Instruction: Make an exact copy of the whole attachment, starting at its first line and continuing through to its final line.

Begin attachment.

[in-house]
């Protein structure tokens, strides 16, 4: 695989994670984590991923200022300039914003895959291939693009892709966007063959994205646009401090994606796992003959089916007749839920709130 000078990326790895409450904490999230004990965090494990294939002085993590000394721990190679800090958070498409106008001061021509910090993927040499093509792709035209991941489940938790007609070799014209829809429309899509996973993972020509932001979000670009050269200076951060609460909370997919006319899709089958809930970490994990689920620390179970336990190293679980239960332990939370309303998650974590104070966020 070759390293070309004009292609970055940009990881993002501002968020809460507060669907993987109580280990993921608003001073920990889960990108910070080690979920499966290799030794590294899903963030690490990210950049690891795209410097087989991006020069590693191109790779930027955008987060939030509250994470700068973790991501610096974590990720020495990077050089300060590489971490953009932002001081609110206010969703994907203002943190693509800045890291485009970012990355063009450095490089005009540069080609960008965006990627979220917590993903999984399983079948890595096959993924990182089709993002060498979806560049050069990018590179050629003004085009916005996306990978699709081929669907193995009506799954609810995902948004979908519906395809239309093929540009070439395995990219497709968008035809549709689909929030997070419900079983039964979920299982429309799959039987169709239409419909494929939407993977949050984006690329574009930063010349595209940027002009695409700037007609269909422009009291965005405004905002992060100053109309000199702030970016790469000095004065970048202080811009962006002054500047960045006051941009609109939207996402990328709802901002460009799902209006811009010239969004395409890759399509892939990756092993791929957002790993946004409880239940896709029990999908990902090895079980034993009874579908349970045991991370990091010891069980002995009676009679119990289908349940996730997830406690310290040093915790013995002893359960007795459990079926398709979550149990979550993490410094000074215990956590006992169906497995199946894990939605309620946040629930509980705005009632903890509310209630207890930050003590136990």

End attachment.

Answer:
[in-house]
């Protein structure tokens, strides 16, 4: 695989994670984590991923200022300039914003895959291939693009892709966007063959994205646009401090994606796992003959089916007749839920709130 000078990326790895409450904490999230004990965090494990294939002085993590000394721990190679800090958070498409106008001061021509910090993927040499093509792709035209991941489940938790007609070799014209829809429309899509996973993972020509932001979000670009050269200076951060609460909370997919006319899709089958809930970490994990689920620390179970336990190293679980239960332990939370309303998650974590104070966020 070759390293070309004009292609970055940009990881993002501002968020809460507060669907993987109580280990993921608003001073920990889960990108910070080690979920499966290799030794590294899903963030690490990210950049690891795209410097087989991006020069590693191109790779930027955008987060939030509250994470700068973790991501610096974590990720020495990077050089300060590489971490953009932002001081609110206010969703994907203002943190693509800045890291485009970012990355063009450095490089005009540069080609960008965006990627979220917590993903999984399983079948890595096959993924990182089709993002060498979806560049050069990018590179050629003004085009916005996306990978699709081929669907193995009506799954609810995902948004979908519906395809239309093929540009070439395995990219497709968008035809549709689909929030997070419900079983039964979920299982429309799959039987169709239409419909494929939407993977949050984006690329574009930063010349595209940027002009695409700037007609269909422009009291965005405004905002992060100053109309000199702030970016790469000095004065970048202080811009962006002054500047960045006051941009609109939207996402990328709802901002460009799902209006811009010239969004395409890759399509892939990756092993791929957002790993946004409880239940896709029990999908990902090895079980034993009874579908349970045991991370990091010891069980002995009676009679119990289908349940996730997830406690310290040093915790013995002893359960007795459990079926398709979550149990979550993490410094000074215990956590006992169906497995199946894990939605309620946040629930509980705005009632903890509310209630207890930050003590136990």